Process Costing vs. Job Order Costing

Instructor: Christian George
This lesson introduces two traditional costing methods: job order costing and process costing. You'll see examples of both and learn how companies can utilize either or both processes in their business.

Traditional Costing Methods

Joey works at an auto repair shop that provides various services for a variety of vehicles. Laura works at a factory that manufactures millions of microchips for computer processors. Although these two people work in very different companies, they both have something in common. In order to know how to correctly charge their customers for their products and services, these companies must correctly assign costs to know what the true cost of the product or service is.

These two examples above fall into two different types of costing systems: job order costing and process costing. Each of them focus on different ends of the costing continuum, which incorporates specific characteristics, but both are necessary to the business if it wants to know how much it costs them to do what they do and how much to charge their customers.

Job Order Costing

Job order costing is a method of assigning costs to a specific unit or product. For example, a construction project to build a house from beginning to end is a job order. Another example might be the building of a bulletproof SUV for a popular musician. The overall concept here is that the product or service is a one-time event. The auto repair shop that Joey works at will rebuild the engine of Customer A's car. Then it will replace the spark plugs and serpentine belt on Customer B's truck. As they continue to provide repairs, each customer's needs are specific to their vehicles. Joey's boss will assign costs to each of the jobs dependent on the parameters of the job.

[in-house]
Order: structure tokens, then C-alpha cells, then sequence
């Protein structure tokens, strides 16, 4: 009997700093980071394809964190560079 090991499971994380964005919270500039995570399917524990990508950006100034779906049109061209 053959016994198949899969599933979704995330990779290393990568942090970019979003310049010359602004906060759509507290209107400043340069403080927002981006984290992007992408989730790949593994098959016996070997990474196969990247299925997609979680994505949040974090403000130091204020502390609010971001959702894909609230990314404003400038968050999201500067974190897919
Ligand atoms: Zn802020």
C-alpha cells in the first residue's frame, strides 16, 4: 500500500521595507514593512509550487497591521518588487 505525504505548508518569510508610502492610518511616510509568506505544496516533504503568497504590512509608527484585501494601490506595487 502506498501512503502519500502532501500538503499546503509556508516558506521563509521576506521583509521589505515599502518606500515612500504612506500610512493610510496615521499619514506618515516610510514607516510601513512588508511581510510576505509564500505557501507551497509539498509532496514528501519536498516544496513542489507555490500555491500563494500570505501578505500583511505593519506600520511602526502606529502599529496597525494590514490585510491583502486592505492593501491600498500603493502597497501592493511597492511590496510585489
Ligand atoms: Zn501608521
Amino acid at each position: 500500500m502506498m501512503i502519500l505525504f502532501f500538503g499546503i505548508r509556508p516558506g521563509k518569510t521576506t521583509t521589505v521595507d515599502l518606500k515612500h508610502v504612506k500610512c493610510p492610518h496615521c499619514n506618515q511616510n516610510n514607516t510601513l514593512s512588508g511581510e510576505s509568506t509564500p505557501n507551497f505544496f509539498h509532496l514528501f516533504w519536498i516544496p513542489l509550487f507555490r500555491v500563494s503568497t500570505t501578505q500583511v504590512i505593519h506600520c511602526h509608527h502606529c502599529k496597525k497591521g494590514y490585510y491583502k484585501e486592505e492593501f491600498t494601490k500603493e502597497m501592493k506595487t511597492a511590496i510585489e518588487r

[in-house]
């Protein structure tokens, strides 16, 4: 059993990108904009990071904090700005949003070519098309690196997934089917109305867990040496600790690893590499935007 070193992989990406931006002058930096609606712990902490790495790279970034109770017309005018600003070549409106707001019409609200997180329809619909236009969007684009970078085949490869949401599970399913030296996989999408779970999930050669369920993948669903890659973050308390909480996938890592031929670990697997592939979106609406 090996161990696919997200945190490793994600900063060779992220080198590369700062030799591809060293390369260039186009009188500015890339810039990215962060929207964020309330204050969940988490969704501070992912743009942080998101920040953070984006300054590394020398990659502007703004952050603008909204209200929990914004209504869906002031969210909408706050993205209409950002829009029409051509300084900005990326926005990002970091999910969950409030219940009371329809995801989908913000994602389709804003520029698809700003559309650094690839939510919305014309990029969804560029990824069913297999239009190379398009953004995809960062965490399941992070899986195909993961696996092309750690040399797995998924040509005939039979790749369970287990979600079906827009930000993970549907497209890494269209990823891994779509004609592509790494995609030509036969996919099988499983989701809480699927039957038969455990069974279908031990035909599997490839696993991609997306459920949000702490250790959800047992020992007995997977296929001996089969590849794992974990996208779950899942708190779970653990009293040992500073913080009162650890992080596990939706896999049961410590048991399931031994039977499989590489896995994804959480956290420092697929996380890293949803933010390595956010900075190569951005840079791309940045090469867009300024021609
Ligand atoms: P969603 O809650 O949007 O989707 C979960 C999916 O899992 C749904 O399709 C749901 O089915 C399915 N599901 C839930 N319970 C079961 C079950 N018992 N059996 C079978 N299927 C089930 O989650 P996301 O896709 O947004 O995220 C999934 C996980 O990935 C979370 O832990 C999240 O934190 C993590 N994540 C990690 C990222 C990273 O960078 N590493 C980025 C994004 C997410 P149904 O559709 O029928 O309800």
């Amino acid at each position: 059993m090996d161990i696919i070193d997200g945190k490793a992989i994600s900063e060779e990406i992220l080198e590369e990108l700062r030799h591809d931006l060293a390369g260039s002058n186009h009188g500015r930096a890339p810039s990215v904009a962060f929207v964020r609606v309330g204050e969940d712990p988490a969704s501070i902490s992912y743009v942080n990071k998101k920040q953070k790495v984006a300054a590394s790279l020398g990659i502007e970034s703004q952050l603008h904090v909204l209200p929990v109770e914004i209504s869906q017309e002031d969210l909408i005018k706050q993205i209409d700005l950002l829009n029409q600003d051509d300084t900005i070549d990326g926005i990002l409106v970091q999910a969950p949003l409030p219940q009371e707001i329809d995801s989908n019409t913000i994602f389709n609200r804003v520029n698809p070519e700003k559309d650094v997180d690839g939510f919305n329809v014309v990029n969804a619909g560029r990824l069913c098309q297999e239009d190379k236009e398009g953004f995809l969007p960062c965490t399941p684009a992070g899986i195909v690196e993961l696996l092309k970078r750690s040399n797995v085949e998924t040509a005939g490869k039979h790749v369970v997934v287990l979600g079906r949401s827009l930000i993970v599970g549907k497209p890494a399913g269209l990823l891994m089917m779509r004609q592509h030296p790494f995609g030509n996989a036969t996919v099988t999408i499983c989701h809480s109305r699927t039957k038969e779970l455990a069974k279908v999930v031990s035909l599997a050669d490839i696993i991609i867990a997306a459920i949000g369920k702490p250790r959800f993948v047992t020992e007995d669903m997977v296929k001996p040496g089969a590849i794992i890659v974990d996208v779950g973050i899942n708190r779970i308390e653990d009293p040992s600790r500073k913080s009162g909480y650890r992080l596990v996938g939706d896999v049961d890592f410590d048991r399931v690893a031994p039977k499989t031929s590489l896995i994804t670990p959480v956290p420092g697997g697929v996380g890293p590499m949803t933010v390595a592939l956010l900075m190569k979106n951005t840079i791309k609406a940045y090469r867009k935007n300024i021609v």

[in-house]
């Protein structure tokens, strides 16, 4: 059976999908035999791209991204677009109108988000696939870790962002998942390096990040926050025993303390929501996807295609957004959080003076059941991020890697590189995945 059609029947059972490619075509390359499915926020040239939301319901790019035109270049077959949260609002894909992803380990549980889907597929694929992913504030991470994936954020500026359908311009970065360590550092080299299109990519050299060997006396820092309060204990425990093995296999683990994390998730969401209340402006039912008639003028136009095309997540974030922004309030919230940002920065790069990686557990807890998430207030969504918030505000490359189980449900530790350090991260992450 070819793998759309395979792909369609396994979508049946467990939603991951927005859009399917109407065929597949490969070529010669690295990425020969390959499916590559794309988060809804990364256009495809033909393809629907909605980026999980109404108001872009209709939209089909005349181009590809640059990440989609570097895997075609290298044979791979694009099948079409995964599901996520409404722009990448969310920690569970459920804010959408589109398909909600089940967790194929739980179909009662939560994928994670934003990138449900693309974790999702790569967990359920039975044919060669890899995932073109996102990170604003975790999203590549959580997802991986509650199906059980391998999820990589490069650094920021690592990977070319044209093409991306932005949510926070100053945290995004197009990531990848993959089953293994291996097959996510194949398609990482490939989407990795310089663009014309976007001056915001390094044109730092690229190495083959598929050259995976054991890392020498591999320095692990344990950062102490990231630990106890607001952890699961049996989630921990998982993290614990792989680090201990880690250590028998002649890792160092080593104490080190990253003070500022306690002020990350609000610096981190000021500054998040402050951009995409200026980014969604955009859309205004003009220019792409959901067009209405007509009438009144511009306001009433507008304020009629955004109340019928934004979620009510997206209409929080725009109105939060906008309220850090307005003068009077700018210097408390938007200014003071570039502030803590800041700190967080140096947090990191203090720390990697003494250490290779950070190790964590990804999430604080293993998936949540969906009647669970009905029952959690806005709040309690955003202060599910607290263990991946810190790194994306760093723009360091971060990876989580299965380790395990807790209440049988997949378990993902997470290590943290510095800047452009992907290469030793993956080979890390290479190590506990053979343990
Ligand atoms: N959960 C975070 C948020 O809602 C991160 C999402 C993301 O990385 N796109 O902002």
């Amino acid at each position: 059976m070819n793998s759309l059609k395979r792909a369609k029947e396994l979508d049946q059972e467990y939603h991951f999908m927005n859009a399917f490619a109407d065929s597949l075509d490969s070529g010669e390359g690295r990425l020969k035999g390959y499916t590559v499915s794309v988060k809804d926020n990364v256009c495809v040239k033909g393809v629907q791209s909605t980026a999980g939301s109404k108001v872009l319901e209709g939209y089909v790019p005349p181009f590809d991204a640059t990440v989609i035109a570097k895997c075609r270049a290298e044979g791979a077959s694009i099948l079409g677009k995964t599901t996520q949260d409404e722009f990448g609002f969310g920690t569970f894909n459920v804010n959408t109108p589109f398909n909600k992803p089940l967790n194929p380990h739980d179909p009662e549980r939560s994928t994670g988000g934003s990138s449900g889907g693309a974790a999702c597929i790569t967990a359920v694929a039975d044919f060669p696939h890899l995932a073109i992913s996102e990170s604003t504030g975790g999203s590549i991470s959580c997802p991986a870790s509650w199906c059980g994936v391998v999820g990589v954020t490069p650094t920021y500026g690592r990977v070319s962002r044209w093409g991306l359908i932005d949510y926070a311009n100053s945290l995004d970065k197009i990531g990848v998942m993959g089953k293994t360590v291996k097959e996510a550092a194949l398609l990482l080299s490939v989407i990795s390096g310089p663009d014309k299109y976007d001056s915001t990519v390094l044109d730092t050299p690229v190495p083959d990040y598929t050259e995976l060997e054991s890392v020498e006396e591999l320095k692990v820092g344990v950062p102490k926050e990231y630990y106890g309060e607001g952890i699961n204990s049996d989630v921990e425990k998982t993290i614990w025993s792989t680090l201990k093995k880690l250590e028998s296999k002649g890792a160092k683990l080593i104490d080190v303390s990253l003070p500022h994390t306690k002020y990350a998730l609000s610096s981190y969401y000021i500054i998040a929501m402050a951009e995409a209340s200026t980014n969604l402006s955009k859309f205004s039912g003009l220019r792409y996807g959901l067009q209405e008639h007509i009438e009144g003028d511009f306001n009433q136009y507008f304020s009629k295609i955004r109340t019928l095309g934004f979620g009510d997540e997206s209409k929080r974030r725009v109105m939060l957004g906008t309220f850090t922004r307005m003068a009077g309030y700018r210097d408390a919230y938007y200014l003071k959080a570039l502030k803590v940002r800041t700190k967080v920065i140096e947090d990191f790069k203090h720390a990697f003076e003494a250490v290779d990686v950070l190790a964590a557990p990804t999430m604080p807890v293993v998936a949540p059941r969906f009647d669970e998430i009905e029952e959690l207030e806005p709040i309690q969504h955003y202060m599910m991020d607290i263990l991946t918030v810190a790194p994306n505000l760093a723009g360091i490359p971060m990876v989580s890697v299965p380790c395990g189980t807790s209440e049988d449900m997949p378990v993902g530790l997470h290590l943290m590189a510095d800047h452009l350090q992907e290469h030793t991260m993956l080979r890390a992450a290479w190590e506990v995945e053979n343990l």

Different amounts of resources, whether materials or labor or another resource, are used in each of the job orders. Of course, two customers might go to Joey's auto repair shop to get an oil change, but Customer A has an imported car which makes it difficult and time consuming to reach the oil filter under the car. Customer A's oil change will take one hour. Customer B, who has a domestic car, has an easy to get to oil filter. His oil change takes thirty minutes. Customer A will be charged more because of the additional labor needed to complete the job.

Now that we have looked at job order costing, let's look at the other traditional type of costing method, process costing.

Process Costing

Process costing is a method of assigning costs for a mass quantity of a product or service. For example, a bank provides the same service of receiving deposits to all customers. Another one would be that a company manufactures computer chips for thousands of customers. The concept here is that a company makes many numbers of a product and sells that exactly similar product to everyone.

In each time period, a company using process costing will divide the total costs of producing an identical product or service by the total number of units produced to obtain a per unit price. For example, the company that Laura works at manufactures 1 million computer chips in 2015, and the cost to manufacture all of the chips was $20 million. Each chip costs her employer $20 to manufacture.

The Middle Ground

Many companies utilize both methods of assigning costs because they provide products or services that qualify for both methods of costing. Let's look at an example of the costing process for the auto repair shop that Joey works at in the following chart.

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